Bitdefender Total Security is a very effective tool for keeping your Mac safe, and it will also protect Windows PC, an iOS and Android devices. The bundled VPN is very basic and gives you only 200MB of data per day, but the rest of the suite of tools is effective and easy to manage.
But when you compare what the Mac version offers compared to the Windows version, you'll feel quite hard done by. There's no password manager, no social network protection, no webcam or microphone protection, no Wi-Fi security advisor and plenty of other features that Windows users get for the same price.
Bitdefender is also lagging behind its rivals with no identity protection. If your goal is simply to keep your Mac protected from malware, then Bitdefender does a great job. But you can find better value elsewhere.
Read our Bitdefender Total Security 2021 review.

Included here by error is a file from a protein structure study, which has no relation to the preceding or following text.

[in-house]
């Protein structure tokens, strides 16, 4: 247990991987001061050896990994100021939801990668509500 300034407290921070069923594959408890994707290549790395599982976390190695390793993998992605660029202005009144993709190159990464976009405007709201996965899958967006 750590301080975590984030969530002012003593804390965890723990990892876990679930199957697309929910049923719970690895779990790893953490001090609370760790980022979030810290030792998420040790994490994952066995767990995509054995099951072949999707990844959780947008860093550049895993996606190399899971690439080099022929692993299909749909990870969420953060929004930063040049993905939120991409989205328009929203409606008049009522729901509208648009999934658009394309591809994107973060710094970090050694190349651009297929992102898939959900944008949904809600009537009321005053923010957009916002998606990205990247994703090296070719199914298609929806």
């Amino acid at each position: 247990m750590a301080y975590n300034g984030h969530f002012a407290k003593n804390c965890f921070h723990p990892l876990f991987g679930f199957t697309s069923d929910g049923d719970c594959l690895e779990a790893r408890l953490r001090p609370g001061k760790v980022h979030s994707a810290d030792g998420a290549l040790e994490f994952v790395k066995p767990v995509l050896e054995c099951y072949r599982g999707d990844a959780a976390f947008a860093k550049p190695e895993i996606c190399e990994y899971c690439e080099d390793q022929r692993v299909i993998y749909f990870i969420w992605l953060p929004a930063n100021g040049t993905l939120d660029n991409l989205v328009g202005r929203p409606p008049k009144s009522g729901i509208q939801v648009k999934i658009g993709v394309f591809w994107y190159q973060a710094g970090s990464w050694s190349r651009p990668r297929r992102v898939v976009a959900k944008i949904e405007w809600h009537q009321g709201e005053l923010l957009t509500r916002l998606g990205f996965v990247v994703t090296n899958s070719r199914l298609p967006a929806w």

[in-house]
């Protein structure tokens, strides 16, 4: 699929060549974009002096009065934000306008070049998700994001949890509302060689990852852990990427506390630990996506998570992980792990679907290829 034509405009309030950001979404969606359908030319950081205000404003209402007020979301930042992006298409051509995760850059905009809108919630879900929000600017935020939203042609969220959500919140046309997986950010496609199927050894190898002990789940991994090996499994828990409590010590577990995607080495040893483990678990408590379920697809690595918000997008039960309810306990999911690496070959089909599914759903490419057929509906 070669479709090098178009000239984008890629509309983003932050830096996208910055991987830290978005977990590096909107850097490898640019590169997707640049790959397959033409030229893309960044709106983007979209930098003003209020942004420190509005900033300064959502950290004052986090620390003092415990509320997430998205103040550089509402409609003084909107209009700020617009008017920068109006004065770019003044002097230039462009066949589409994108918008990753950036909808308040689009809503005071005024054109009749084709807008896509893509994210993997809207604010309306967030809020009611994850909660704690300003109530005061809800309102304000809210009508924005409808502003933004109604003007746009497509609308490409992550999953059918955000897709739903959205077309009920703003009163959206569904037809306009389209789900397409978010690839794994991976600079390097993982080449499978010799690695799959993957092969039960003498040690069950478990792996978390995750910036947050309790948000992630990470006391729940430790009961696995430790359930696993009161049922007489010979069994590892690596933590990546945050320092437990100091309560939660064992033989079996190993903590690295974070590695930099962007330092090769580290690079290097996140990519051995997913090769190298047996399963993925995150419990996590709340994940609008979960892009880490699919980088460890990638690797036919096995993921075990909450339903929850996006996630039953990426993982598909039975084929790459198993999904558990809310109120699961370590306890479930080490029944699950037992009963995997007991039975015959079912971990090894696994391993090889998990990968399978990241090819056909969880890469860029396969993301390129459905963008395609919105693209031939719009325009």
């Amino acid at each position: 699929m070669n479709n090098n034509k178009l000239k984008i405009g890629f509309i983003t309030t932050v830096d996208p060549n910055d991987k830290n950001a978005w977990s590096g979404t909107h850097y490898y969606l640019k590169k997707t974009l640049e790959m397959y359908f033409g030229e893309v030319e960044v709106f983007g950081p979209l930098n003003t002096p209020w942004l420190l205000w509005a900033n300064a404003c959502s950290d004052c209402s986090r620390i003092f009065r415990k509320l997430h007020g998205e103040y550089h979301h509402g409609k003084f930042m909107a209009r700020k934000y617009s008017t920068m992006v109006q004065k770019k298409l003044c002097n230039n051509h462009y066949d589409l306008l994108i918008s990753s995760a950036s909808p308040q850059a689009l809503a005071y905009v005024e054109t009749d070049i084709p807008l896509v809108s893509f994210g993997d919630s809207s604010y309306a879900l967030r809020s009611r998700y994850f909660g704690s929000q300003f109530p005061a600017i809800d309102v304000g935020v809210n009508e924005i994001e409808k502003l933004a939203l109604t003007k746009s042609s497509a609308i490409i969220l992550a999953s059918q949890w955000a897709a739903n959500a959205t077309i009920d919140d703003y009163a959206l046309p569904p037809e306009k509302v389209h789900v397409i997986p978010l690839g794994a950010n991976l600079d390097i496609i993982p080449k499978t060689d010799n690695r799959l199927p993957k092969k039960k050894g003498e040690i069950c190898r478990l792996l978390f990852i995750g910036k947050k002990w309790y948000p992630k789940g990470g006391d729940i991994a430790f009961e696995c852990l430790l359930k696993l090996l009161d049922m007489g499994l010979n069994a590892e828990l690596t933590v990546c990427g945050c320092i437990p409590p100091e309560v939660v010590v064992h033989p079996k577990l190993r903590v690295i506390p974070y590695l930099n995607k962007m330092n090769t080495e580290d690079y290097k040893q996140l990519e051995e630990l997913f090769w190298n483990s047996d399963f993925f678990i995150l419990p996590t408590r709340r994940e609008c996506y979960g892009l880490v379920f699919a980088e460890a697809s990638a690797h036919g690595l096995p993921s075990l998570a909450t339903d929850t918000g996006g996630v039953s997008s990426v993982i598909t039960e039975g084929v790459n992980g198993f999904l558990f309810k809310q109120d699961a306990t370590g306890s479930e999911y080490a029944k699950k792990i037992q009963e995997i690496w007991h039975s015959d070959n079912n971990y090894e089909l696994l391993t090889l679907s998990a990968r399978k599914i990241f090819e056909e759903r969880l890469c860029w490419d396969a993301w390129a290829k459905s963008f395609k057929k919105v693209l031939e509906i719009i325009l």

- Reviewed on: 29 April 21
Eset Cyber Security Pro is a useful security tool that protects your Mac – and your Windows PC, Linux box and even Android phones, although not your iPhone – against unauthorised software behaviour, network intrusions, search engine hijack scripts and worse.
It stands out from its competition through its comprehensive range of preferences controls that can fine-tune many aspects of its behaviour, and its relatively low price.
It isn’t the most unobtrusive in terms of background performance impact, although most of the time this was minor enough to be not really noticeable.